There is significant variation across states in the nursing home admission of persons with mental illness. Moreover, persons with mental illness are significantly younger than other nursing home residents and more likely to transition to long-stay status. These results highlight a need for further research to better understand the cross-state variation in nursing home admissions for persons with mental illness. This variation may relate to different nursing home and mental health factors across states.
Medicaid is the dominant payer of nursing home services, and there is considerable discretion across states in the method and generosity of payment.11 In theory, Medicaid payment policies may relate to the varying nursing home admission of persons with mental illness across states. The most common system used to case-mix adjust Medicaid payments to nursing homes is the Resource Utilization Groups (RUGs) system.12 Based on clinical characteristics, RUGs divides individuals into 44 (or 34, depending on Versions used) Medicaid payment groups. Mental illness is incorporated in two ways. First, for individuals with “clinically complex” conditions (e.g., pneumonia, dehydration, chemotherapy), a higher rate is paid in the presence of depression. Second, individuals with behavioral problems such as wandering, hallucinations and delusions can qualify for a higher rate, but only if their physical problems are minimal. In other words, for individuals with more extensive physical problems requiring assistance with multiple deficits in activities of daily living, there is no additional payment for the presence of behavioral problems. All else equal, these payment rules may incentivize the admission of less physically disabled persons with mental illness, particularly if treatments are not expensive.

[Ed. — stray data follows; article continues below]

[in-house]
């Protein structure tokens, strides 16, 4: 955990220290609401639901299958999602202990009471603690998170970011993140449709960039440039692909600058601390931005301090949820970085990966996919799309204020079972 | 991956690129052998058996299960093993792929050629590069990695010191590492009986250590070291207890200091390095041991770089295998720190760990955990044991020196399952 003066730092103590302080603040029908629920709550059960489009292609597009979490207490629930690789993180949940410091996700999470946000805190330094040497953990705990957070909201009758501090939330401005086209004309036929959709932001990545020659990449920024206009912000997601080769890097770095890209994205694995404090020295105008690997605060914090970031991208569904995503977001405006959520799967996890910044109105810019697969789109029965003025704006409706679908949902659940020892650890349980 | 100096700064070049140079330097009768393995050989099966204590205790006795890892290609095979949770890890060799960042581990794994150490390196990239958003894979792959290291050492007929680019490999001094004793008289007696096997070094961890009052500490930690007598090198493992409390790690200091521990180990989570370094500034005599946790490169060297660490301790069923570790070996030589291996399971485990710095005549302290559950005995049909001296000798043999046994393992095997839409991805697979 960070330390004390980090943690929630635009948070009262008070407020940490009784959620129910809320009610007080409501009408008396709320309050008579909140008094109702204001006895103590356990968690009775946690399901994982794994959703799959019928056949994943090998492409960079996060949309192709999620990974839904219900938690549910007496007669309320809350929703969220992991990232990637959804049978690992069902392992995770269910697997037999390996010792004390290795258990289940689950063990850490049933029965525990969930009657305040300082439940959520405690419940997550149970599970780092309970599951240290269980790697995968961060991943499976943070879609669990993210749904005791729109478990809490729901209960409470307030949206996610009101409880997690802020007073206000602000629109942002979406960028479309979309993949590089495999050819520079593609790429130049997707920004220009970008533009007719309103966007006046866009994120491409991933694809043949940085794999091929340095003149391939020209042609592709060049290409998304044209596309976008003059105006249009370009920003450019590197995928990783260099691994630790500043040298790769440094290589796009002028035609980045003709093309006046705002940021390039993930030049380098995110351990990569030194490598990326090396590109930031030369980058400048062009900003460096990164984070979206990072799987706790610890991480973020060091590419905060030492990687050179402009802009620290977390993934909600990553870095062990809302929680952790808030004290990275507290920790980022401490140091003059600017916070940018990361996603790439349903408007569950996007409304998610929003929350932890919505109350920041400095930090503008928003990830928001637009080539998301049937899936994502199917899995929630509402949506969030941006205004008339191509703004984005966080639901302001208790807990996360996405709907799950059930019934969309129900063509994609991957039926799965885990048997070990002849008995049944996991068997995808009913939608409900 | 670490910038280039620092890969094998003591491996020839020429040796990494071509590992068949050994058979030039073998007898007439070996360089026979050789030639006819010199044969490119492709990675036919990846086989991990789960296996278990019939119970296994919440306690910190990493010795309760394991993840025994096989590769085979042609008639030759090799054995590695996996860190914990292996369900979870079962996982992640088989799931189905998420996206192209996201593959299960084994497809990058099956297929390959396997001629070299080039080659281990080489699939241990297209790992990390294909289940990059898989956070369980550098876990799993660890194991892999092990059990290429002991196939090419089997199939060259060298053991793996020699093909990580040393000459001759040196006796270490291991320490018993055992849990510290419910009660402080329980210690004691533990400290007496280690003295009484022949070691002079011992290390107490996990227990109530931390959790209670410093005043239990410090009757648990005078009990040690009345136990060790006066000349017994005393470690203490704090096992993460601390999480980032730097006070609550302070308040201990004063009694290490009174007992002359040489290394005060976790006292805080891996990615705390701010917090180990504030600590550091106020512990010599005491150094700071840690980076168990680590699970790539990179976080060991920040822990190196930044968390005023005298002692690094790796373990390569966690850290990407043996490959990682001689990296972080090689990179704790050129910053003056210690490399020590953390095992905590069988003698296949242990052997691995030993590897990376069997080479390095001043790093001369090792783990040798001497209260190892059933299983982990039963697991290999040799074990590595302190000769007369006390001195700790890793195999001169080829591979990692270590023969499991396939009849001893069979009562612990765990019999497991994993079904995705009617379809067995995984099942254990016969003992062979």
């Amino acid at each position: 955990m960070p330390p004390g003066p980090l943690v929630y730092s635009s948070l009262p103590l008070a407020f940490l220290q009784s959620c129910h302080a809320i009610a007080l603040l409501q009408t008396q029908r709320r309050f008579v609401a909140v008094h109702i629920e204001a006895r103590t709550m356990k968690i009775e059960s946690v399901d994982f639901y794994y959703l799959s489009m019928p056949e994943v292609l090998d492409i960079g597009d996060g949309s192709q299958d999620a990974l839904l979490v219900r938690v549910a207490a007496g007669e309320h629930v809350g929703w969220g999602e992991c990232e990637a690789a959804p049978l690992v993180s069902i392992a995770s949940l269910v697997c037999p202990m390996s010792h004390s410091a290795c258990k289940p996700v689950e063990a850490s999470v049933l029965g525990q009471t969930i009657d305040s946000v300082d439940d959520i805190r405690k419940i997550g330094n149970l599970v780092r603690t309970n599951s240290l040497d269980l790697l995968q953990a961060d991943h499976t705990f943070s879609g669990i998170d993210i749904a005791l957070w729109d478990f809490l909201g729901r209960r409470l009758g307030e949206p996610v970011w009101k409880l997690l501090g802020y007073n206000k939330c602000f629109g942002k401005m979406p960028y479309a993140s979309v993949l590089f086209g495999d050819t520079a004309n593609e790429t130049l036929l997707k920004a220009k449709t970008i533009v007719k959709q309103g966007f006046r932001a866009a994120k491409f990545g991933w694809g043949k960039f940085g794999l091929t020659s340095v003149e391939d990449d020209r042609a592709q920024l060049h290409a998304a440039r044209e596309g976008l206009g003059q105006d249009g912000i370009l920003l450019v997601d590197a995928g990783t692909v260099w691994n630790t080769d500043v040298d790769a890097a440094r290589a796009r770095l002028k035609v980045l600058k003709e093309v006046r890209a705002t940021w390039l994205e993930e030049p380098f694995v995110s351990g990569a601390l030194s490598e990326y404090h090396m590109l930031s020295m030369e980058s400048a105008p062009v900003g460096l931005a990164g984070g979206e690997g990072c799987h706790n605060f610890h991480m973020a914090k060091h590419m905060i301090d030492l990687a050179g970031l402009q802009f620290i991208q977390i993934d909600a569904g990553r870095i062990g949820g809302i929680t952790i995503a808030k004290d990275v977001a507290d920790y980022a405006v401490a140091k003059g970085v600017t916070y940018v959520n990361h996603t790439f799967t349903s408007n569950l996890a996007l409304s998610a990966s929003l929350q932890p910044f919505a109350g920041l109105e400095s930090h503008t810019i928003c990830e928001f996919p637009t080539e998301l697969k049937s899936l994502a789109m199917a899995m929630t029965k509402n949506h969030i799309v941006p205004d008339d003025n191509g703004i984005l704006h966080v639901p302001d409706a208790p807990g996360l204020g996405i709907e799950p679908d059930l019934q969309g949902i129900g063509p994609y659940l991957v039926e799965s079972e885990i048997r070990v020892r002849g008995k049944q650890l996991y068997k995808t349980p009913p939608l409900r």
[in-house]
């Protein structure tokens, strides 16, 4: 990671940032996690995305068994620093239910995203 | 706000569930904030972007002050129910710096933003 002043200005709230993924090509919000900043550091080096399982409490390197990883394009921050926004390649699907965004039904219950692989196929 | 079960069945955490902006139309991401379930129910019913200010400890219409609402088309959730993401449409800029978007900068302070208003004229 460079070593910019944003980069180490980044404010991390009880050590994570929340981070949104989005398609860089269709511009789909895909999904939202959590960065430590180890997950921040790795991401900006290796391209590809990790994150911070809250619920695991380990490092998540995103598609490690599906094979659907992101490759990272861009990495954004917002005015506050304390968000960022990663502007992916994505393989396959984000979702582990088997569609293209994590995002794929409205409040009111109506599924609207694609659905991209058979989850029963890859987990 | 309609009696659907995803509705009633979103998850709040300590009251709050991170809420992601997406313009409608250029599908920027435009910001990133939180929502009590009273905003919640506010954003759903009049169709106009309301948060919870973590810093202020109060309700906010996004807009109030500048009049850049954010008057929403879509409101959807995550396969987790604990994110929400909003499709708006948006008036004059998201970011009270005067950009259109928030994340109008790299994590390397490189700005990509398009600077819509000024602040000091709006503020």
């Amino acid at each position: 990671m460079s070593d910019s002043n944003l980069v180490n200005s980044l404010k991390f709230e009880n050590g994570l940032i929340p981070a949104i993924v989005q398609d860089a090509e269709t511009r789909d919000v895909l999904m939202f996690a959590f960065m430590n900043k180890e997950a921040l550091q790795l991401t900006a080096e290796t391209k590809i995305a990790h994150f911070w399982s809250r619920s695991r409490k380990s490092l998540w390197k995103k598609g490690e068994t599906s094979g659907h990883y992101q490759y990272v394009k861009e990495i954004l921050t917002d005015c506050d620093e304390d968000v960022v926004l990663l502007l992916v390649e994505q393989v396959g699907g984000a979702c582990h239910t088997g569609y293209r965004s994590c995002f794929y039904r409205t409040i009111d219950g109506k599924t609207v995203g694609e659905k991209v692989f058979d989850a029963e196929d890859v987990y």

The cross-state variation in nursing home admissions for persons with mental illness may also relate to state efforts to “rebalance” their long-term care systems away from nursing homes and towards home- and community-based services (HCBS). As part of the Deficit Reduction Act (DRA) of 2005, the DHHS initiated a program under which CMS has awarded grants to states totaling $1.4 billion over the five-year period 2007–2011 to provide alternatives to nursing home care. Of interest to mental health advocates is that states may not restrict access to HCBS on the basis of disability or diagnosis under the DRA. This had been a longstanding dilemma in Medicaid mental health policy.13 In efforts to rebalance long-term care, certain states have invested more heavily than others in Medicaid HCBS waiver programs.14 Clearly, some of the state investment in HCBS alternatives may create additional community-living opportunities for persons with mental illness.